Category Archives: Writing

There’s a Hole in My Tooth

I’m waiting in the dentist’s office for root canal treatment and instead of thinking calming thoughts, my mind’s decided to fixate on the dental incident in A Million Little Things. Great right?

You know – the bit where the main character (whose name I’ve completely forgotten) outlines in enormous detail the horror, pain and basically, torture, of undergoing root canal treatment without anaesthetic. I remember reading this years ago and thinking root canal was the worst thing that could ever happen.

So you can imagine my delight when I turned up after a 12 year (yes that’s right – 12 year) hiatus for what I thought would be a routine filling, only for the pleasantly calm dentist to reel off a list of things they would do to my teeth now that I’d come in from the cold. I did what any sensible person would do and ran to the nearest NHS dentist for a second (and cheaper) opinion, but unfortunately, root canal seems to be the consensus. Followed by…other stuff.

I came up with the name for the Escape Artist Book Journal, based on how far fiction can take us from real life. Unfortunately, fiction also has a knack of creating mental images and vicarious agonies that arise just when you don’t really need them to.

Have you come across a book that makes going to the dentist seem like a non-traumatic experience? Kate Atkinson’s Case Histories features a sub-plot in which PI Jackson Brodie has a bad tooth and develops sepsis (a fear that plagued me until I managed to just ignore it about two years ago).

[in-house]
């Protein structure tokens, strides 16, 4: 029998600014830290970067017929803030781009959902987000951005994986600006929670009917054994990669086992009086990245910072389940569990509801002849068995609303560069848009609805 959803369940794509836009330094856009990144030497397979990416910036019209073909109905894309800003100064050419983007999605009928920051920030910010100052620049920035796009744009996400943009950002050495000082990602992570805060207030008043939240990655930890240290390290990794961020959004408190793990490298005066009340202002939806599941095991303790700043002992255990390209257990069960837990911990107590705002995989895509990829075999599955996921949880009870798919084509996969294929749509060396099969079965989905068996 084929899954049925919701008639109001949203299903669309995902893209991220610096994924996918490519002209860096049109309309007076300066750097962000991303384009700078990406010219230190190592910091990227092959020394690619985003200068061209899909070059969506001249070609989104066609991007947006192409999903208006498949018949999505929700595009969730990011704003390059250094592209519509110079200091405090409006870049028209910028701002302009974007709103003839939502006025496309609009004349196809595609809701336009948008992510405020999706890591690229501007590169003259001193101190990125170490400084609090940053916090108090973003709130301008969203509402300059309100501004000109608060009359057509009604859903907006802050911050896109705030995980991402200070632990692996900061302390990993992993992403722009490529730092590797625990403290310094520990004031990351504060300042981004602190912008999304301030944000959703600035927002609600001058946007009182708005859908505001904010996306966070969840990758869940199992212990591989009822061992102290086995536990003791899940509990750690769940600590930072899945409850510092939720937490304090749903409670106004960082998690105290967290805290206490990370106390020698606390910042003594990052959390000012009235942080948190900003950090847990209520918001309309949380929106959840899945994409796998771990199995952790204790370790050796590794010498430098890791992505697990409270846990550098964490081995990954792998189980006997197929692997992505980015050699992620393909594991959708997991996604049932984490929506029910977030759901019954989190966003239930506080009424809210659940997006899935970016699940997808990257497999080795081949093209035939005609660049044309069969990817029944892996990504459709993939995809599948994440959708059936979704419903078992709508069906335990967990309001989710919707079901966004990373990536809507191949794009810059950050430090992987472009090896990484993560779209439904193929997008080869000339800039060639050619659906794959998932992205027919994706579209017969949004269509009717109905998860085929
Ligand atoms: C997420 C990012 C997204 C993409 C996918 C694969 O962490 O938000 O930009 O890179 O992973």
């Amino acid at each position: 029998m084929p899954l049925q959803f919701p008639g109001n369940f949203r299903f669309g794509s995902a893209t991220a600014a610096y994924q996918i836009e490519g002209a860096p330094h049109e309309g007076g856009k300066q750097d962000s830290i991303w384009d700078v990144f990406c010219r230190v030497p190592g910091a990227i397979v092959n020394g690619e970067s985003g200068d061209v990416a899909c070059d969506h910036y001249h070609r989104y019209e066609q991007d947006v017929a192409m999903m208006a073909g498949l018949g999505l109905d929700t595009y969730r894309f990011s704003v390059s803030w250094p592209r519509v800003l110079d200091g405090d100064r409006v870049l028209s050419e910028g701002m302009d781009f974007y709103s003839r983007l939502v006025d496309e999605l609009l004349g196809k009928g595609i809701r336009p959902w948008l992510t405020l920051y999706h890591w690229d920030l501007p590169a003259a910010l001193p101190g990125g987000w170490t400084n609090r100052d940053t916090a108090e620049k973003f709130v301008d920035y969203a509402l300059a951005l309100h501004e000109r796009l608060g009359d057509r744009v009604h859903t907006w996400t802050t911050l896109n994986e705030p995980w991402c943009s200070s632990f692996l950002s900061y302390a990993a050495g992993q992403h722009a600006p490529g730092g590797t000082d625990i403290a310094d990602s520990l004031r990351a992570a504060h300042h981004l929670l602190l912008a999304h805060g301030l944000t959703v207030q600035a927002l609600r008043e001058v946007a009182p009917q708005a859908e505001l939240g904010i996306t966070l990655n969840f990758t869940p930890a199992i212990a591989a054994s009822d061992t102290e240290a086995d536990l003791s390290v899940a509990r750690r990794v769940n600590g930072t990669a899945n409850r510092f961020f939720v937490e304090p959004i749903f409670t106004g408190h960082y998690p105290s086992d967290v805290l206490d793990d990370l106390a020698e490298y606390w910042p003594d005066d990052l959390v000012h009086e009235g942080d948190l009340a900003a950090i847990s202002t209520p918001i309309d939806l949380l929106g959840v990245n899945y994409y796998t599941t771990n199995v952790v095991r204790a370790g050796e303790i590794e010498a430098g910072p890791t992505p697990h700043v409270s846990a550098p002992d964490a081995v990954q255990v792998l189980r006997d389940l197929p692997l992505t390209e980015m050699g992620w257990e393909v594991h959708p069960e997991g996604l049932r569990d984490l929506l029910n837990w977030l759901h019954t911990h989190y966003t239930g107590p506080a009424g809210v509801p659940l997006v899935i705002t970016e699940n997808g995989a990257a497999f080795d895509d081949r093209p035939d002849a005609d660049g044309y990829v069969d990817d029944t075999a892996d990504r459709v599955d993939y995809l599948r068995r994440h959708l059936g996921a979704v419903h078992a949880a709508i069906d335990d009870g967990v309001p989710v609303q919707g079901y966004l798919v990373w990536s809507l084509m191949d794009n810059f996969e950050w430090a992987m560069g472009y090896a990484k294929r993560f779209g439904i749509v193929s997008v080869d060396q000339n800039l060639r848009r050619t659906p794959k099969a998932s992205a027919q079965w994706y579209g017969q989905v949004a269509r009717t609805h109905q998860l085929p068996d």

I also recall my cousin telling me that Joshua Ferris’ To Rise Again at a Decent Hour made her book a belated dental appointment, but as she told me she had a haunted look in her eye and I refused the urge to ask to borrow it in case it had the same effect on me.

How is that dentistry has become a horror niche? And if anyone has any tips (because I’m pretty sure I can’t Dutch courage my way through this one…) please do let me know for next time!

‘On Writing’ – Stephen King

Les Deux-Alpes, July 2015


Stephen King takes the reader through his life from childhood to adulthood and spends the second section of the novel detailing the craft of writing.


The most helpful and straightforward book I’ve ever read about writing.


‘Good story ideas seem to come quite literally from nowhere…two previously unrelated ideas come together to make something new under the sun. Your job isn’t to find [them] but to recognise then when they show up.’

‘When you write the story you’re telling yourself [it]…write with the door closed, rewrite with the door open. Your stuff starts out…for you…’